If that doesn’t rile up you, perhaps the story of the Texas widow will stir your anti-environmental passions. As the president of the National Cattlemen’s Association told the Senate Environment and Public Works Committee, it was only weeks after her late husband’s estate was settled when Mary Rector had the extreme misfortune to find a pair of golden-cheeked warblers nesting in her hedgerow. Mrs. Rector wanted to mow down that unsightly tangle of thorny shrubs and subdivide her property in a manner good Texans have been doing for generations. But then, suddenly, Fish and Wildlife agents rushed in, stilling the dozers and threatening to prosecute the distraught widow unless she left the diminutive songbirds to nest in peace.

Then the head of the Alliance for America stepped to the microphone to tell the senators of the agonizing fate of the Shepard family, whose family enterprise was shut down to protect a catfish. For more than 100 years, the Shepards of Kansas had been mining gravel out of the bed of the Neosho River. Then the feds shattered the family dream. Their gravel scooping days were over. All because of the madtom catfish.

Then there is story of Michael Rowe, the California man whose home was ruined for a single rat! For years, Rowe had put away money to build an addition to one-bedroom home on his 20-acre ranch near Winchester. Then he discovered that his house site was within a study area for the Stephens kangaroo rat. Rowe could have hired a biologist for $5,000, but if he found a single rat on the property his addition would be deemed illegal. If no rats were found, a missive from the American Land Rights Association said, Rowe would then have to pay the government $40,000 for a rat reserve elsewhere. In essence, the Rowe dream house was destroyed by fed overlords before it left the drawing board.

These anecdotes, and dozens more just like them, seem to be heart-wrenching stories of small landowners, all deeply versed in the works of Jefferson and Wendall Berry no doubt, threatened by an aggressive and indifferent federal government that places the rights of rats and flies above the well-being of people. These are, of course, industry counter-myths, sensationalist narratives illustrating the ways endangered species and their advocates menace humanity.

Curiously, not one of these horror stories is quite true. And most are patently false. The Texas widow, for example, was advised that only that an endangered species was found on her property. The Fish and Wildlife Service didn’t stop her from wiping out the nesting birds by clearing a swath thirty feet wide and a mile long, nor did the agency prevent her from subdividing the ranch for more than a cool million.

In the Florida Keys, the elementary school was indeed built in Key deer habitat, and the endangered species’ population is plummeting. Today only 255 remain in that locale.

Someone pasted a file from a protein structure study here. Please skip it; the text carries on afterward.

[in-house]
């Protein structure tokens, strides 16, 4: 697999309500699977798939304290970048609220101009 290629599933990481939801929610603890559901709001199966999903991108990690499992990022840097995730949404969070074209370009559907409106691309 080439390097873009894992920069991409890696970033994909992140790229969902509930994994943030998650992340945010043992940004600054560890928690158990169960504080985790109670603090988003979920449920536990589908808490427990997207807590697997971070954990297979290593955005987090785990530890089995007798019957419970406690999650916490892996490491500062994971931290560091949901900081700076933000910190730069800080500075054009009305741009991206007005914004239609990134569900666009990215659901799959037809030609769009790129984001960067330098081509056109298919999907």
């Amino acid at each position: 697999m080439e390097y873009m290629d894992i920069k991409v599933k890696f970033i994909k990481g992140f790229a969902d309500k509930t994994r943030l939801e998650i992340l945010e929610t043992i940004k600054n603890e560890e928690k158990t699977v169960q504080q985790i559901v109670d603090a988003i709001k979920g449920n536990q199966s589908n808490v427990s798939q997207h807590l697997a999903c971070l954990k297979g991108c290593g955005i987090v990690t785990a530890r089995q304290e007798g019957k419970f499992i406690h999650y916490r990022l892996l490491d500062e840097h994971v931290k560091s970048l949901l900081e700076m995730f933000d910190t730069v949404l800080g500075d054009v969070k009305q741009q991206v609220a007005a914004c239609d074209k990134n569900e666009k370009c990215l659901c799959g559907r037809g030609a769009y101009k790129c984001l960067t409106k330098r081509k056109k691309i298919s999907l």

The US Army achieved a decisive victory over the red-cockaded woodpecker in the battle at Fort Bragg. The massive new facility is now operational and tanks are once again blasting away in woodpecker habitat.

Mr. Cone, the sensitive logger, did indeed clearcut his 2,000 acres of North Carolina pine forest for a handsome profit, with no interference from the Fish and Wildlife Service.

As for Mr. Rowe, the California man terrorized by the kangaroo rat, his problems started with Riverside County Habitat Conservation Planning Agency, which had designated part of his property as a kangaroo rat study area. The county had agreed not to grant any grading permits within such study areas unless a biologist demonstrated that it was not being used by kangaroo rats. In the case of Mr. Rowe’s property, the cost of hiring a biologist would not have been $5,000, but around $500. Indeed, a Fish and Wildlife Service agent offered to conduct the study for free, but Rowe declined. The mitigation fee for the rat reserves was not $40,000, but a mere $1,000, with the money going into a reserve acquisition fund. Mr. Rowe’s home was not destroyed. Indeed, it is still occupied.

As for the hospital in Colton, California supposedly put on hold for sake of the eight sand flies, the construction of the building was never halted. An agreement was reached between the developer and the Feds regarding the sand flies before construction began. The developer agreed to set aside 10.27 acres near the hospital as a reserve for the species. The hospital site is 76 acres in size, thus the fly habitat constitutes only 13 percent of the total acreage. The hospital is now fully operational. The sand flies aren’t doing nearly as well.